With respect to the meaning of authentein in 1 Tim. 2.12, my investigation leads to two further conclusions. First, the verb authentein should not be interpreted in the light of “murderer,” or the muddled definitions of it given in the Atticistic lexica. Instead, it should be understood, like all the other Hellenistic derivatives of authentein, in the light of the meaning which that word had in the living Greek of the day, namely “master.” Secondly, there seems to be no basis for the claim that authentein in 1 Tim. 2.12 has a pejorative connotation, as in “usurp authority” or “domineer.” Although it is possible to identify isolated cases of a pejorative use for both authentein and authentia, these are not found before the fourth century AD 135.[xxii]

At the time 1 Timothy was written, the common language in the Hellenistic era was Koine Greek. Insight for what the verb authentein might have become by this time can be credited to Dr. Cynthia Long Westfall, exegesis professor at the McMaster Divinity College: “In the Greek corpus, the verb authenteo refers to a range of actions that are not restricted to murder or violence. However, the people who are targets of these actions are harmed, forced against their will (compelled), or at least their self-interest is being overridden, because the actions involve an imposition of the subject’s will, ranging from dishonour to lethal force.”[xxiii]

Don’t miss that… “An imposition of the subject’s will.” Someone’s “self-interest is being overridden.” Such circumstances do not have to be murderous or violent for them to also be inappropriate, and in the moment that a subject’s will is imposed by another to the point that he or she is entirely overridden, a usurpation has most definitely occurred.

UP NEXT: The KJV’s “Usurp Authority” Was Not Translated As Such Until 1611

[i] Mishna Sotah 3:4, as translated by: Herbert Danby, D.D., The Mishnah: Translated from the Hebrew with Introduction and Brief Explanatory Notes (New York, NY: Oxford University Press, 1933), 296.

[ii] “Lechery,” Merriam-Webster Online, last accessed July 24, 2017,

[iii] “Inordinate,” Merriam-Webster Online, last accessed July 24, 2017,

[iv] “Strong’s 2271,” Blue Letter Bible, last accessed July 24, 2017,

[v] “Strong’s G5292,” Blue Letter Bible, last accessed July 24, 2017,

[vi] John Temple Bristow, What Paul Really Said about Women, 71.

[vii] Richard and Catherine Kroeger, I Suffer Not a Woman, 75.

[viii] Gilbert Bilezikian, Beyond Sex Roles, 135.

[ix] John Toews, The Bible and the Church: Essays in Honor of Dr. David Ewert (Shillington, Hillsboro, KS: Kindred Press, 1983), 84.

[x] “Strong’s G1850,” Blue Letter Bible, last accessed July 24, 2017,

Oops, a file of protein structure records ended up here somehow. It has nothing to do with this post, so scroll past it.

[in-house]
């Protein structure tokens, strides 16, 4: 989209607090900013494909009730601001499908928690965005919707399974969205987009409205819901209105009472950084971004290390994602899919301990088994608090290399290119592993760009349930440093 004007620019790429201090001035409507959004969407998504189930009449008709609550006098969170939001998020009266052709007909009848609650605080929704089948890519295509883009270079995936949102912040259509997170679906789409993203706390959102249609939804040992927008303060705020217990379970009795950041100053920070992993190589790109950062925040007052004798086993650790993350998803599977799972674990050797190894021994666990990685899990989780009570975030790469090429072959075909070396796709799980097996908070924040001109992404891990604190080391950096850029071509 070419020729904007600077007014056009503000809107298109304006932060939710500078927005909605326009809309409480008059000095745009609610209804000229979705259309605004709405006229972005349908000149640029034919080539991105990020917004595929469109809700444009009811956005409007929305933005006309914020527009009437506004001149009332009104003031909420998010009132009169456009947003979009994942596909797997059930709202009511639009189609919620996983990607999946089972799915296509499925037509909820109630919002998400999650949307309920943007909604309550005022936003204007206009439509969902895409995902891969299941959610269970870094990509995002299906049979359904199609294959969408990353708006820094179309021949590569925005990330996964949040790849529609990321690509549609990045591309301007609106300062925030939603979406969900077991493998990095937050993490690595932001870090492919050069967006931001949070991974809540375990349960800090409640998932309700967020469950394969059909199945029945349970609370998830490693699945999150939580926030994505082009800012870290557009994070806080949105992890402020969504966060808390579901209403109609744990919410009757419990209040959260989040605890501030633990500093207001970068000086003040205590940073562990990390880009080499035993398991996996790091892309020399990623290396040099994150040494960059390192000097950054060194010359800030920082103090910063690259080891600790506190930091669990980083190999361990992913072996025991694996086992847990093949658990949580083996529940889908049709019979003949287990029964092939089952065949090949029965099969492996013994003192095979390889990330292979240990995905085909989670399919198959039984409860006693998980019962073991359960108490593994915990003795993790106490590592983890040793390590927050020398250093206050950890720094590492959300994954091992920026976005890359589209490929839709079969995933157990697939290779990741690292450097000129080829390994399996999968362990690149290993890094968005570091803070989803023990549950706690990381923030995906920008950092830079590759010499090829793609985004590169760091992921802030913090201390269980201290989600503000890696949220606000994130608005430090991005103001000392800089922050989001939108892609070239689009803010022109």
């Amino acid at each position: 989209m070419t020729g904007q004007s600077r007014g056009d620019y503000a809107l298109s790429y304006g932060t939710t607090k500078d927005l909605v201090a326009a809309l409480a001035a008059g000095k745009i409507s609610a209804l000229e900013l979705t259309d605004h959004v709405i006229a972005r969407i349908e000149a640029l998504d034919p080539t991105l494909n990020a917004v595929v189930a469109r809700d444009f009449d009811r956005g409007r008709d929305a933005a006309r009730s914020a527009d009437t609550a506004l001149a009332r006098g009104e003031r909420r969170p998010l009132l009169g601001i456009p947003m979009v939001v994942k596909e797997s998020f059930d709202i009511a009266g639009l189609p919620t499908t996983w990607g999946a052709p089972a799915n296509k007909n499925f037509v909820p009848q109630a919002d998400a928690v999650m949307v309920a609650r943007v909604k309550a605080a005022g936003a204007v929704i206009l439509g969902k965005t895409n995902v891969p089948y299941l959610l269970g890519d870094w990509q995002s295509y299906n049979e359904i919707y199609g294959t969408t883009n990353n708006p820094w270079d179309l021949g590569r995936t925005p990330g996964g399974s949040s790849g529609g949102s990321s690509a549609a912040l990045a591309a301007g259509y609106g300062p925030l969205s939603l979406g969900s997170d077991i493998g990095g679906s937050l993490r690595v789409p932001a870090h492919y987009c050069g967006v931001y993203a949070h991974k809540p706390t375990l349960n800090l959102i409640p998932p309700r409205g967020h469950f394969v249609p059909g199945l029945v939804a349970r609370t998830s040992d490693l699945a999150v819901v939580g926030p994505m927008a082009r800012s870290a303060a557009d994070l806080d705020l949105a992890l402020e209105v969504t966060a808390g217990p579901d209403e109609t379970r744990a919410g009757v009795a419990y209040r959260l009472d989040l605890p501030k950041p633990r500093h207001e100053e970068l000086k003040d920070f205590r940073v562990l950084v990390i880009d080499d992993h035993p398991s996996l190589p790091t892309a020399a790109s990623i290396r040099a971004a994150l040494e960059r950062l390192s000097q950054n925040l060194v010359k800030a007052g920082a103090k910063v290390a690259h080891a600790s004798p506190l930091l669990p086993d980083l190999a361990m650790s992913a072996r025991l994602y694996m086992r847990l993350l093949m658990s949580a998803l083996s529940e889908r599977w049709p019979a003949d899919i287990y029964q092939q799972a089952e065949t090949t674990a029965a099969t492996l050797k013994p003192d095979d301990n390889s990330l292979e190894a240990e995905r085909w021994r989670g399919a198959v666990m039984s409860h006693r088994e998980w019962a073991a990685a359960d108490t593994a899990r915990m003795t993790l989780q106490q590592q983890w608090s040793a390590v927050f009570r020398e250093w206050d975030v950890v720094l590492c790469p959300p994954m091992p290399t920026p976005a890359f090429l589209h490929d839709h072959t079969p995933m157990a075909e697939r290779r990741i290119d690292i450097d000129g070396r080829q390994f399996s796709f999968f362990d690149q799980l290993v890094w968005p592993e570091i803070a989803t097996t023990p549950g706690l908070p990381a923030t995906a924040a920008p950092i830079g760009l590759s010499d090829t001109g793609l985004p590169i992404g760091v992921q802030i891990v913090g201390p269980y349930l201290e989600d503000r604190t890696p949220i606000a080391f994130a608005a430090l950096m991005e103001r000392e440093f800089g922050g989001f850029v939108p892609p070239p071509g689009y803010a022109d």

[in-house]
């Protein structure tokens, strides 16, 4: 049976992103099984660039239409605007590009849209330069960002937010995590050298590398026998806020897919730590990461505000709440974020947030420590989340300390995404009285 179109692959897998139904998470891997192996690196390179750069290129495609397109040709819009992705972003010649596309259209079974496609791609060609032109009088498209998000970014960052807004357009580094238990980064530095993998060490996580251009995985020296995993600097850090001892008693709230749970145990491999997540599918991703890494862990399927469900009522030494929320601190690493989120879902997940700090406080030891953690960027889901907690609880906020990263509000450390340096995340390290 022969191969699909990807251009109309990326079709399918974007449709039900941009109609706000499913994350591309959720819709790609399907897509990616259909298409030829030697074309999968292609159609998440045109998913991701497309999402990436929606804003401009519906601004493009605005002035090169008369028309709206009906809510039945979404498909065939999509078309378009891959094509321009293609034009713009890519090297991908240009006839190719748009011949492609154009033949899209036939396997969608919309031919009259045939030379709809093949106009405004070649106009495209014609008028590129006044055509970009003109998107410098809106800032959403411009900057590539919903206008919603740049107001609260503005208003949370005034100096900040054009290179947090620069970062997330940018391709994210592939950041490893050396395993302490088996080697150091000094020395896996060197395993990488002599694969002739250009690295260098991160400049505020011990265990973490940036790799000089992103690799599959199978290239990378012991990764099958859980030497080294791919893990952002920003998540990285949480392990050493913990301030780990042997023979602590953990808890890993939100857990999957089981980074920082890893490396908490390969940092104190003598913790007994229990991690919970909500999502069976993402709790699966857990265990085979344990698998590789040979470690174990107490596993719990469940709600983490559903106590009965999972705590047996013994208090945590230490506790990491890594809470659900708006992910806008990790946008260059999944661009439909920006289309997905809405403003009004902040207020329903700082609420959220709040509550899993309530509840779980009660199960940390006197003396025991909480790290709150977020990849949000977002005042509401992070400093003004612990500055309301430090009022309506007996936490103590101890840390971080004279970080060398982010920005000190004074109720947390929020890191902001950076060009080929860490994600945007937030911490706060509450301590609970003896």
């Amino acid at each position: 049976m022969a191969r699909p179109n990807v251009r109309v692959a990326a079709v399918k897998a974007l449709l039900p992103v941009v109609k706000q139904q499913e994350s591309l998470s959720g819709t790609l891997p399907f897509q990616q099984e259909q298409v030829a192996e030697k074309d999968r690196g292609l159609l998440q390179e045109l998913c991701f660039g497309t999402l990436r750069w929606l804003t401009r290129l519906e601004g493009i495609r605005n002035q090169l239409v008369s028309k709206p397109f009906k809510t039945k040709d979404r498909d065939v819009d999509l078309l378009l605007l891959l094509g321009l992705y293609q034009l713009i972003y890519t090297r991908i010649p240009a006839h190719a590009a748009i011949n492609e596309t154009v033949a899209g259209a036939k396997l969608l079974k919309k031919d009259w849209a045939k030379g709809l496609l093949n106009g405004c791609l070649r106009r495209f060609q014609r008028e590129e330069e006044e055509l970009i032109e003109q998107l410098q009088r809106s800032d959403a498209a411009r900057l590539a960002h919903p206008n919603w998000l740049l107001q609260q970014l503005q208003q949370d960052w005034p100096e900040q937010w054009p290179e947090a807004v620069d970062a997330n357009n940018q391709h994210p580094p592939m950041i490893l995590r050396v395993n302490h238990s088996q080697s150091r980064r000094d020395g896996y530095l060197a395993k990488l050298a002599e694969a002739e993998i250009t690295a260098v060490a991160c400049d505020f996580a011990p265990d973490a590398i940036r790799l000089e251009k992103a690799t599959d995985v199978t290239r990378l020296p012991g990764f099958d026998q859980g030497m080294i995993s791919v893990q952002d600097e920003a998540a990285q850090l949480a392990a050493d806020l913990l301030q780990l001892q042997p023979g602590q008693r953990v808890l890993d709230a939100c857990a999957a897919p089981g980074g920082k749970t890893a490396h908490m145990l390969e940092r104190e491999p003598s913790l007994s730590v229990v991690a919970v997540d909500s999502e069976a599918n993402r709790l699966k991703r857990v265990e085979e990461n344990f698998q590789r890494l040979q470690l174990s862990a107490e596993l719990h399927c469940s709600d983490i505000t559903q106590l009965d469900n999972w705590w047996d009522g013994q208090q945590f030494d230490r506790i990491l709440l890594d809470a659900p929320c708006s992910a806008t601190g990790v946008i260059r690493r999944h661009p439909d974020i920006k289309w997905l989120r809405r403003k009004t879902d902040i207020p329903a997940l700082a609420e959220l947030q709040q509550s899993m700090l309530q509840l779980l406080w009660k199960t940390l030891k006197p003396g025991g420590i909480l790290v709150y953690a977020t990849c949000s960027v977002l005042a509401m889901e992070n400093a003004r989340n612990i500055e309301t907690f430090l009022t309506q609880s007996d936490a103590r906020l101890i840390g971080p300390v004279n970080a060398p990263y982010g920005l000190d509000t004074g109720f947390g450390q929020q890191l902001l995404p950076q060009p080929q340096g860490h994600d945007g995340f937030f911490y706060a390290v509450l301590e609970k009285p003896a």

[xi] “Strong’s G1849,” Blue Letter Bible, last accessed July 24, 2017,; emphasis added.

[xii] Ibid.

[xiii] Henry George Liddell, Robert Scott, A Greek-English Lexicon, revised and augmented throughout by Sir Henry Stuart Jones, with the assistance of Roderick McKenzie, Oxford, Clarendon Press, 1940, last accessed July 25, 2017,

[xiv] List obtained from: Gail Wallace, “Diffusing the 1 Timothy 2:12 Bomb: More On Authority (Authentein),” The Junia Project, last accessed July 25, 2017,

[xv] Scott Bartchy, “Power, Submission, and Sexual Identity among the Early Christians,” Essays on New Testament Christianity (Cincinnati, OH: Standard Publishing, 1978), 71–72.

[xvi] Walter Liefeld, “Women and the Nature of Ministry,” Journal of the Evangelical Theological Society (30:51), 1987.

[xvii] “The Meaning of Authenteo,” Bible Discussion Forum, last accessed July 25, 2017,

[xviii] Richard and Catherine Kroeger, I Suffer Not a Woman; As it relates to the subject of sexually aggressive women/priestesses in ancient culture surrounding Ephesus, the entire book makes this argument. Although I do not agree with some of the conclusions this couple makes, I strongly suggest this as a staple research book for every serious student of New Testament culture and history.

[xix] Ibid., especially page 89.

[xx] Ibid., especially chapters 6–9 and appendices 1–2.

[xxi] Ibid., 90.

[xxii] Albert Wolters, “A Semantic Study of Authentein and Its Derivatives,” Journal for Biblical Manhood and Womanhood, 2006, 11.1.54; originally published in Journal of Greco-Roman Christianity and Judaism, 2000, 1.145–175; emphasis added.

[xxiii] As quoted in: “1 Timothy 2:12 in Context (Part 4),” Marg Mowczko, last accessed July 25, 2017,